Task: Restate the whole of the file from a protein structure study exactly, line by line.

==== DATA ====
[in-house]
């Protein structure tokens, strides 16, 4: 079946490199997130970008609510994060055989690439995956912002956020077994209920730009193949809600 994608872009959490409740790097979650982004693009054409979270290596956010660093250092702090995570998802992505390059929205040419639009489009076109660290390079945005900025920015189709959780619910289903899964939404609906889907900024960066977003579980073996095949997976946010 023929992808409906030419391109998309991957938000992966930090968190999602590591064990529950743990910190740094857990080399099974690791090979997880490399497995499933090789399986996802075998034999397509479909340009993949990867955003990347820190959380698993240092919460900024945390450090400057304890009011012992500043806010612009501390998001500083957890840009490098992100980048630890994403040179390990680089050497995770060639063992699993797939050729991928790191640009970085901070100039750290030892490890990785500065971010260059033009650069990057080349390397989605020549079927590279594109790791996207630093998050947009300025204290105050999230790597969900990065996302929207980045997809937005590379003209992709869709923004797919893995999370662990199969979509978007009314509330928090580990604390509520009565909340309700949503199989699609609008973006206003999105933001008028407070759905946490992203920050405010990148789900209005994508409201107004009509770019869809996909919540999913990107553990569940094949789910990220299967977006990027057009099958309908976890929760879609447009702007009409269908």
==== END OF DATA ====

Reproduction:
[in-house]
């Protein structure tokens, strides 16, 4: 079946490199997130970008609510994060055989690439995956912002956020077994209920730009193949809600 994608872009959490409740790097979650982004693009054409979270290596956010660093250092702090995570998802992505390059929205040419639009489009076109660290390079945005900025920015189709959780619910289903899964939404609906889907900024960066977003579980073996095949997976946010 023929992808409906030419391109998309991957938000992966930090968190999602590591064990529950743990910190740094857990080399099974690791090979997880490399497995499933090789399986996802075998034999397509479909340009993949990867955003990347820190959380698993240092919460900024945390450090400057304890009011012992500043806010612009501390998001500083957890840009490098992100980048630890994403040179390990680089050497995770060639063992699993797939050729991928790191640009970085901070100039750290030892490890990785500065971010260059033009650069990057080349390397989605020549079927590279594109790791996207630093998050947009300025204290105050999230790597969900990065996302929207980045997809937005590379003209992709869709923004797919893995999370662990199969979509978007009314509330928090580990604390509520009565909340309700949503199989699609609008973006206003999105933001008028407070759905946490992203920050405010990148789900209005994508409201107004009509770019869809996909919540999913990107553990569940094949789910990220299967977006990027057009099958309908976890929760879609447009702007009409269908």